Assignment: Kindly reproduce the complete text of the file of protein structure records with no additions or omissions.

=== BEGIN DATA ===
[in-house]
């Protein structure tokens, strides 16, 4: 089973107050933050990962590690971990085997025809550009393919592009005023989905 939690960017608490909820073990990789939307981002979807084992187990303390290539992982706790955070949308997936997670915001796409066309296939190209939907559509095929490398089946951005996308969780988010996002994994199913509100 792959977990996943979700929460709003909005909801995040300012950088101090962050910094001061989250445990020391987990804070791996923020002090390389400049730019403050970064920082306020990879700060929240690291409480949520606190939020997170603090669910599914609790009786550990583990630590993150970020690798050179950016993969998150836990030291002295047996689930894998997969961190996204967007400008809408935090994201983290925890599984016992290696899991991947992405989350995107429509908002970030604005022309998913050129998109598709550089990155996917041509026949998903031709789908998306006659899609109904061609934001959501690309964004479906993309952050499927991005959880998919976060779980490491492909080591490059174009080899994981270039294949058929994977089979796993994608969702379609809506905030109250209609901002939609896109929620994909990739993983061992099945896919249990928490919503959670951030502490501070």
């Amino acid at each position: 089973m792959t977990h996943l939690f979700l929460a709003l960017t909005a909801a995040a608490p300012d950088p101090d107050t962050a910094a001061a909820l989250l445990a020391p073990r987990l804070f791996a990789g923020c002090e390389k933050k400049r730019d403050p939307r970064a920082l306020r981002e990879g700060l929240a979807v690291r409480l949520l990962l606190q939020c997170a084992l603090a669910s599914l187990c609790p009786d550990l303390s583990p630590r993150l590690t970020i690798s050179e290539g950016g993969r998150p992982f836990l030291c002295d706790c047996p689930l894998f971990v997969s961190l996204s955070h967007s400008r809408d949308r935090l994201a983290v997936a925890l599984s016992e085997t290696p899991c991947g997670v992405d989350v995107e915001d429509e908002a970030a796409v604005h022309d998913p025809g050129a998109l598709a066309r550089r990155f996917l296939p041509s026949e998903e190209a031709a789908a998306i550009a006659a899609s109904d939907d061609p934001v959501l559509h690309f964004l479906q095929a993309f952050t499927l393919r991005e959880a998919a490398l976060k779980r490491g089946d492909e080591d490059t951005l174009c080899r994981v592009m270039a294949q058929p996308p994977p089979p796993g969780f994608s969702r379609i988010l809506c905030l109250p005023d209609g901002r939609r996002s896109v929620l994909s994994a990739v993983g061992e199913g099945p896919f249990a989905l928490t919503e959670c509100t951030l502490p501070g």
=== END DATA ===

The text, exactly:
[in-house]
């Protein structure tokens, strides 16, 4: 089973107050933050990962590690971990085997025809550009393919592009005023989905 939690960017608490909820073990990789939307981002979807084992187990303390290539992982706790955070949308997936997670915001796409066309296939190209939907559509095929490398089946951005996308969780988010996002994994199913509100 792959977990996943979700929460709003909005909801995040300012950088101090962050910094001061989250445990020391987990804070791996923020002090390389400049730019403050970064920082306020990879700060929240690291409480949520606190939020997170603090669910599914609790009786550990583990630590993150970020690798050179950016993969998150836990030291002295047996689930894998997969961190996204967007400008809408935090994201983290925890599984016992290696899991991947992405989350995107429509908002970030604005022309998913050129998109598709550089990155996917041509026949998903031709789908998306006659899609109904061609934001959501690309964004479906993309952050499927991005959880998919976060779980490491492909080591490059174009080899994981270039294949058929994977089979796993994608969702379609809506905030109250209609901002939609896109929620994909990739993983061992099945896919249990928490919503959670951030502490501070």
């Amino acid at each position: 089973m792959t977990h996943l939690f979700l929460a709003l960017t909005a909801a995040a608490p300012d950088p101090d107050t962050a910094a001061a909820l989250l445990a020391p073990r987990l804070f791996a990789g923020c002090e390389k933050k400049r730019d403050p939307r970064a920082l306020r981002e990879g700060l929240a979807v690291r409480l949520l990962l606190q939020c997170a084992l603090a669910s599914l187990c609790p009786d550990l303390s583990p630590r993150l590690t970020i690798s050179e290539g950016g993969r998150p992982f836990l030291c002295d706790c047996p689930l894998f971990v997969s961190l996204s955070h967007s400008r809408d949308r935090l994201a983290v997936a925890l599984s016992e085997t290696p899991c991947g997670v992405d989350v995107e915001d429509e908002a970030a796409v604005h022309d998913p025809g050129a998109l598709a066309r550089r990155f996917l296939p041509s026949e998903e190209a031709a789908a998306i550009a006659a899609s109904d939907d061609p934001v959501l559509h690309f964004l479906q095929a993309f952050t499927l393919r991005e959880a998919a490398l976060k779980r490491g089946d492909e080591d490059t951005l174009c080899r994981v592009m270039a294949q058929p996308p994977p089979p796993g969780f994608s969702r379609i988010l809506c905030l109250p005023d209609g901002r939609r996002s896109v929620l994909s994994a990739v993983g061992e199913g099945p896919f249990a989905l928490t919503e959670c509100t951030l502490p501070g």